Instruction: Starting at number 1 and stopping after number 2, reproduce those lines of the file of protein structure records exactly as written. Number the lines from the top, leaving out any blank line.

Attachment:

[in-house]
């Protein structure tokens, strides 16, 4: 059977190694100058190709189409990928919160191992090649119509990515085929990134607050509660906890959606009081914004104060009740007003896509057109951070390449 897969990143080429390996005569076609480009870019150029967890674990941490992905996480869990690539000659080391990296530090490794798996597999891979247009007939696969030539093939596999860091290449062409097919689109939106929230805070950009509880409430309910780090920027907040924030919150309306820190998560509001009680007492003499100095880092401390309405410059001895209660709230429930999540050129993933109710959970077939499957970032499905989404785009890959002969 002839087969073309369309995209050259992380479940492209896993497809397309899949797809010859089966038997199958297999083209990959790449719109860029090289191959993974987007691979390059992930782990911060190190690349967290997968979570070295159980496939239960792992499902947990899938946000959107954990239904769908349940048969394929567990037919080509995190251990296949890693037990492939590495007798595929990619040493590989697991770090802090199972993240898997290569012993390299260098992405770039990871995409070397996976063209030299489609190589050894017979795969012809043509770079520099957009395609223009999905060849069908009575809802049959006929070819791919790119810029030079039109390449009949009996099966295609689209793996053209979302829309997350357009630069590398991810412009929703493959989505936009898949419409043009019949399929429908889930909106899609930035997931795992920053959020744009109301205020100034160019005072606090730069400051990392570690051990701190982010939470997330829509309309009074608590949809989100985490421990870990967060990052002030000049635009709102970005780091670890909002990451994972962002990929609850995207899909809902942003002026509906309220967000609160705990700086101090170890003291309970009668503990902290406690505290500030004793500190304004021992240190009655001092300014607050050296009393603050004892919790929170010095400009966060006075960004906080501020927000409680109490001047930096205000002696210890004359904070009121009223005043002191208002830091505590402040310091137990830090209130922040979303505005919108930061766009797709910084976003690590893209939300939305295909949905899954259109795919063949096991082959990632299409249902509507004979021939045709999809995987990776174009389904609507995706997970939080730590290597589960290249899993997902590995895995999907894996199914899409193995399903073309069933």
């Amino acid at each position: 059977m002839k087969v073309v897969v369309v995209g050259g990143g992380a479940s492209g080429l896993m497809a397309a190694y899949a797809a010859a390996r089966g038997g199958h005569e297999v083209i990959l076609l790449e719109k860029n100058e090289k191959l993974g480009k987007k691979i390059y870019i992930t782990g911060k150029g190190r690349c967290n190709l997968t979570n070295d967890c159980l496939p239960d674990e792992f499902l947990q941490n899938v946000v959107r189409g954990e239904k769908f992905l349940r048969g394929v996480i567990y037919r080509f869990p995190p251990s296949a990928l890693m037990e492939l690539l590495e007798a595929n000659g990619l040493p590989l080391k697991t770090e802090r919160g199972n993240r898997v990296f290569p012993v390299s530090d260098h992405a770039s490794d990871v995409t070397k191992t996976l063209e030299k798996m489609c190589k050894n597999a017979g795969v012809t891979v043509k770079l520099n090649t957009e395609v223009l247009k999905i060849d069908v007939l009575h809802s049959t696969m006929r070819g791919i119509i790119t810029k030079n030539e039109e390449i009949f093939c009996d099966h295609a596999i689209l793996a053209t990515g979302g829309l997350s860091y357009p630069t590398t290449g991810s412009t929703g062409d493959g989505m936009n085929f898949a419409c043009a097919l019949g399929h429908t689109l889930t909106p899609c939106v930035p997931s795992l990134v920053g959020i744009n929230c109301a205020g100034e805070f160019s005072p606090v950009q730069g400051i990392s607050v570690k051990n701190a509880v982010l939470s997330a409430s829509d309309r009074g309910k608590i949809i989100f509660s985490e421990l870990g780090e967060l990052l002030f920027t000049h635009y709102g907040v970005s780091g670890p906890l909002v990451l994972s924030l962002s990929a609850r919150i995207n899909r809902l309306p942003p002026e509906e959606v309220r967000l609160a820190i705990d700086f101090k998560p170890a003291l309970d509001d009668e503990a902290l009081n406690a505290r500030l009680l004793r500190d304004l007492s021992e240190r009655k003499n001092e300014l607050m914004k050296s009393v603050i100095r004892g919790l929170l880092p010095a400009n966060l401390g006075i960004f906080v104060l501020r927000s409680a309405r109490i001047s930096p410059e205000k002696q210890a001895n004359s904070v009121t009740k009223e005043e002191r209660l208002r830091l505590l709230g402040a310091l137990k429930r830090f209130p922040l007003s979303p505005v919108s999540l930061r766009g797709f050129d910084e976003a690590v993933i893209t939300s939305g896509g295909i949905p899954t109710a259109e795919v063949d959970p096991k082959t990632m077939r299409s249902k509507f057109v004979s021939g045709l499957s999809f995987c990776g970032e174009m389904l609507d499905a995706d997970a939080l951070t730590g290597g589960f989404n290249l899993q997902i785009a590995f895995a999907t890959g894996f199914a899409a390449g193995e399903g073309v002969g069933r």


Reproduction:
[in-house]
């Protein structure tokens, strides 16, 4: 059977190694100058190709189409990928919160191992090649119509990515085929990134607050509660906890959606009081914004104060009740007003896509057109951070390449 897969990143080429390996005569076609480009870019150029967890674990941490992905996480869990690539000659080391990296530090490794798996597999891979247009007939696969030539093939596999860091290449062409097919689109939106929230805070950009509880409430309910780090920027907040924030919150309306820190998560509001009680007492003499100095880092401390309405410059001895209660709230429930999540050129993933109710959970077939499957970032499905989404785009890959002969 002839087969073309369309995209050259992380479940492209896993497809397309899949797809010859089966038997199958297999083209990959790449719109860029090289191959993974987007691979390059992930782990911060190190690349967290997968979570070295159980496939239960792992499902947990899938946000959107954990239904769908349940048969394929567990037919080509995190251990296949890693037990492939590495007798595929990619040493590989697991770090802090199972993240898997290569012993390299260098992405770039990871995409070397996976063209030299489609190589050894017979795969012809043509770079520099957009395609223009999905060849069908009575809802049959006929070819791919790119810029030079039109390449009949009996099966295609689209793996053209979302829309997350357009630069590398991810412009929703493959989505936009898949419409043009019949399929429908889930909106899609930035997931795992920053959020744009109301205020100034160019005072606090730069400051990392570690051990701190982010939470997330829509309309009074608590949809989100985490421990870990967060990052002030000049635009709102970005780091670890909002990451994972962002990929609850995207899909809902942003002026509906309220967000609160705990700086101090170890003291309970009668503990902290406690505290500030004793500190304004021992240190009655001092300014607050050296009393603050004892919790929170010095400009966060006075960004906080501020927000409680109490001047930096205000002696210890004359904070009121009223005043002191208002830091505590402040310091137990830090209130922040979303505005919108930061766009797709910084976003690590893209939300939305295909949905899954259109795919063949096991082959990632299409249902509507004979021939045709999809995987990776174009389904609507995706997970939080730590290597589960290249899993997902590995895995999907894996199914899409193995399903073309069933």